In success,
Alfonso

 

 

8 Questions To Ask Yourself If You Aren’t Getting Your Writing Published

 

In baseball, some of the best players in the game only get a hit roughly one out of every three times they are at the plate. The same can be said about writers and publishing.

Ty Cobb, one of the legends of the game, had a .366 batting average, the highest of all-time in Major League Baseball history. On average, 634 out of every 1000 times that he was at the plate, he would fail to get a hit.

Writers looking to publish can learn a lot from batting averages. A position player in the major leagues will generally hit between .200 and .360 during a full season. A writer successfully targeting journals relevant to their style, tone, and themes will have a success rate roughly equivalent to the average baseball player. If you get in a particularly hot streak, you may get a few acceptances in a row without a rejection. You may also get into a slump. In time, everything will average out.

If you are submitting your poetry or short fiction to competitive journals, contacting agents, or submitting your manuscript to publishers, and you are getting rejected consistently without any acceptances, ask yourself the following questions:

1. Have I had my writing edited? Does it read well, or is it choppy? Are there major problems?

2. Am I targeting the right literary journals, publishers, and agents? Would they actually be interested in my type of writing, or is this completely off the mark?

3. Do I need to build my platform? From where I am right now as a writer and a person, can I do anything to attract some attention to myself?

4. Do I know where to find agents, publishers, or literary journals? Duotrope.com, PW.org, and the Writer’s Market 2016 are all great places to start.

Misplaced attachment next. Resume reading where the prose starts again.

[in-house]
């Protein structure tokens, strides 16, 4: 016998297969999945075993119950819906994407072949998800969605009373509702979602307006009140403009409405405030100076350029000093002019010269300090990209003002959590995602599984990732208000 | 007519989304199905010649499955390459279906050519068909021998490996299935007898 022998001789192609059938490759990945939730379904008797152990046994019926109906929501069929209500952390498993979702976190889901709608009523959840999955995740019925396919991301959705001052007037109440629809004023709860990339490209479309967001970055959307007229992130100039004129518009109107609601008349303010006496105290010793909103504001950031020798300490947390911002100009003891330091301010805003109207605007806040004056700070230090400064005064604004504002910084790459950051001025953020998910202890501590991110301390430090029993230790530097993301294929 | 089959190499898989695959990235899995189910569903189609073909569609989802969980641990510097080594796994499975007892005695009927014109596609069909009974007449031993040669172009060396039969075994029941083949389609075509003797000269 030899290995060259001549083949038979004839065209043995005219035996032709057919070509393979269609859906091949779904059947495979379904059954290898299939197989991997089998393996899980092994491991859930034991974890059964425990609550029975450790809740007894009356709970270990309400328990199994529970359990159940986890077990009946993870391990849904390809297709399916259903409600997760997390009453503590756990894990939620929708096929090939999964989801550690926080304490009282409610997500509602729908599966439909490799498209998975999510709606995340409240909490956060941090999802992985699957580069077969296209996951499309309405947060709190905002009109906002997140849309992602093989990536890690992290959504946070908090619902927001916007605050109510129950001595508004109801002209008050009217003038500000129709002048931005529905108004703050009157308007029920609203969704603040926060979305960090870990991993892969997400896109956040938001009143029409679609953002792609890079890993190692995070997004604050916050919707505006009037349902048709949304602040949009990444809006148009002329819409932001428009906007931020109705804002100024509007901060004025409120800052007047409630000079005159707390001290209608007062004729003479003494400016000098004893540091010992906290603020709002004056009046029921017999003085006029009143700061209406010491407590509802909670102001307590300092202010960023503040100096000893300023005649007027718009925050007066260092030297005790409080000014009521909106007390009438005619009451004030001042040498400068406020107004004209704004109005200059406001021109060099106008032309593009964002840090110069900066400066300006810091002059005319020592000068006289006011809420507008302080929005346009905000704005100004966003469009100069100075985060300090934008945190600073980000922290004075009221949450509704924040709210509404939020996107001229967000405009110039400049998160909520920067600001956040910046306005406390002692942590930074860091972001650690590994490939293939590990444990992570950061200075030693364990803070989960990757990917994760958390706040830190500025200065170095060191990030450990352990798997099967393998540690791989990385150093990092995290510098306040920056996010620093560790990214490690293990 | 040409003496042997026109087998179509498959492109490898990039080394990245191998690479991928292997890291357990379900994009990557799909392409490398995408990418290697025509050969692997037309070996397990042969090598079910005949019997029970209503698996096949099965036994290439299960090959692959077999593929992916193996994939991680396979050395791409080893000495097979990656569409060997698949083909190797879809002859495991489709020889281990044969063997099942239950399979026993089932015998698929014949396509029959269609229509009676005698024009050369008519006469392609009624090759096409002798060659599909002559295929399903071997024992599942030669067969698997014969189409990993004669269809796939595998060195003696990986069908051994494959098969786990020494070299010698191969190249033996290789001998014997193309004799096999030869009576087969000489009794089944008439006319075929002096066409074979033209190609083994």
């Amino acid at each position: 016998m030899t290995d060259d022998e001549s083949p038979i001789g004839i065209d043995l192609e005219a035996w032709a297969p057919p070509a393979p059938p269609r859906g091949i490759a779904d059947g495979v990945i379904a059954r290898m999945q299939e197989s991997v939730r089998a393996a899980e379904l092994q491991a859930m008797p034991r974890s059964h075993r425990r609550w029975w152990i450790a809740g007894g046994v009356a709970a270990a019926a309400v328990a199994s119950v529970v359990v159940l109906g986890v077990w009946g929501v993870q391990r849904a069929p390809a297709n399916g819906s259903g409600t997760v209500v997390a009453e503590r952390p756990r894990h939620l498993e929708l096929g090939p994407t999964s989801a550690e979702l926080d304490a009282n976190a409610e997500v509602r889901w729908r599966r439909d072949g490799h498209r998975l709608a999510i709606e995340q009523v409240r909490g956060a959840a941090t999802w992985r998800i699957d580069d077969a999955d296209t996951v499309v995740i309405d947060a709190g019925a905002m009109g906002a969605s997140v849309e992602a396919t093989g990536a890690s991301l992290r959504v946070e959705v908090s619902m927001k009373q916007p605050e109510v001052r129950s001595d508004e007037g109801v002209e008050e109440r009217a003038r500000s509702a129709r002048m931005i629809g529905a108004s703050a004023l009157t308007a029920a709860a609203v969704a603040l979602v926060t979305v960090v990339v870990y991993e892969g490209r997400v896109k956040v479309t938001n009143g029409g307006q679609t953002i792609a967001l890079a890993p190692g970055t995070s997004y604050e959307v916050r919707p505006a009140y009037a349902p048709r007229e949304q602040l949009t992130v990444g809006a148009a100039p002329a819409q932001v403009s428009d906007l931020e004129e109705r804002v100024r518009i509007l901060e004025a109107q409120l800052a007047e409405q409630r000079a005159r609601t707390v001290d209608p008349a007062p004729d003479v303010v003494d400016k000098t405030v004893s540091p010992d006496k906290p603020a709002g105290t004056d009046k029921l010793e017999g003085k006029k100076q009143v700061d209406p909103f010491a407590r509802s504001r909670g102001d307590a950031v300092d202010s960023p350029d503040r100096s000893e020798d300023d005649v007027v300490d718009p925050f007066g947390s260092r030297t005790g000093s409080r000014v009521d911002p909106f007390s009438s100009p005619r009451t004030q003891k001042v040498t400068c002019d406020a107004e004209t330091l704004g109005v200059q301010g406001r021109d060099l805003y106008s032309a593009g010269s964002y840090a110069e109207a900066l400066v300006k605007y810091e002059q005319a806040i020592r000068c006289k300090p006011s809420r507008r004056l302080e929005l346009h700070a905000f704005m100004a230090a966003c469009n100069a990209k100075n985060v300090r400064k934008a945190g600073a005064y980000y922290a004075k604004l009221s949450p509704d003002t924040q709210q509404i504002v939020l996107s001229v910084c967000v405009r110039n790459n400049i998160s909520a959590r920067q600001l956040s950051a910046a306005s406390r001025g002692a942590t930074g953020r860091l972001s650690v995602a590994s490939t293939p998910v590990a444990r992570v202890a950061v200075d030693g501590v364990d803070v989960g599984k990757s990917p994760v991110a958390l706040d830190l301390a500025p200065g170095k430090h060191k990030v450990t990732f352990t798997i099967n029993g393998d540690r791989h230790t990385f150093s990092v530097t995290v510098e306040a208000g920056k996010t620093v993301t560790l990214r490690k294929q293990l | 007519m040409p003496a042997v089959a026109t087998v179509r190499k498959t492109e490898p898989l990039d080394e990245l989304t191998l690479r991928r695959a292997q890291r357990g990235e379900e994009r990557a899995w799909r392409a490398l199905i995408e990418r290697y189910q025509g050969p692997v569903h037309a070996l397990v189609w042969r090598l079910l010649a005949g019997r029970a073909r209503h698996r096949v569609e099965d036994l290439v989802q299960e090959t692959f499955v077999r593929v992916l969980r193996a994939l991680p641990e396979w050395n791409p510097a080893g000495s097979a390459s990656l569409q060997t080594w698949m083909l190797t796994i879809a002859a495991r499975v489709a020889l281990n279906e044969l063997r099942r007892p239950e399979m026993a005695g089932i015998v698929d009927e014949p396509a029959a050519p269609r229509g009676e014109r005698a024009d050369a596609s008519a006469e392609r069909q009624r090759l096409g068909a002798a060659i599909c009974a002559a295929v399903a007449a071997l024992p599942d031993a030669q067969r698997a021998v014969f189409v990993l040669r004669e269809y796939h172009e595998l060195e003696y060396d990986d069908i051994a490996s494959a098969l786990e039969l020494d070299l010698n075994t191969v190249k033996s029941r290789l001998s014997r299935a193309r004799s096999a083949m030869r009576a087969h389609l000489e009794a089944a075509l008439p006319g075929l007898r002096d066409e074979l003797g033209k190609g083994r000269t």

5. Have I been writing consistently enough to develop my skills to the point where my work is of a publishable standard? Do you treat writing as a part-time hobby or a fatalistic dream, or are you serious about it? Your writing will improve the more you actually write.

6. Did I ever learn the fundamentals of writing, or have I gone into creative writing with a lot of passion, but little education in the workings of craft? If you never learned how to write well, you won’t.

7. How is my mindset? Am I visualizing success or am I anticipating another rejection letter? Your thoughts become reality. Create a reality where you expect to publish your writing.

8. Have I been reading other writers who write like I do? Absorbing ideas and style from other writers is critical, and writers who don’t read are writers who don’t get published.

If your writing is almost never accepted, or is never accepted, with around 95% certainty, I can say that you are probably doing at least one of these things wrong, and most likely many of them.

Now, once you correct your mistakes, you will not get accepted to every literary journal you submit your poems or short fiction to, or every independent publisher that you submit your manuscript to, or every agent that you contact. Far from it. But, you will get some successes.

I hope that this post motivated you to move forward. If you need to learn more about the basics of writing, take a look at my free Writing 101 course. If you have a specific question, use my free Q&A service and I’ll either answer you directly, or turn your question into a post if I feel it would benefit other writers, as well. If you need an editor to shape up your writing, or a publishing consultant whose versed in targeting effectively, I’m also available to help you.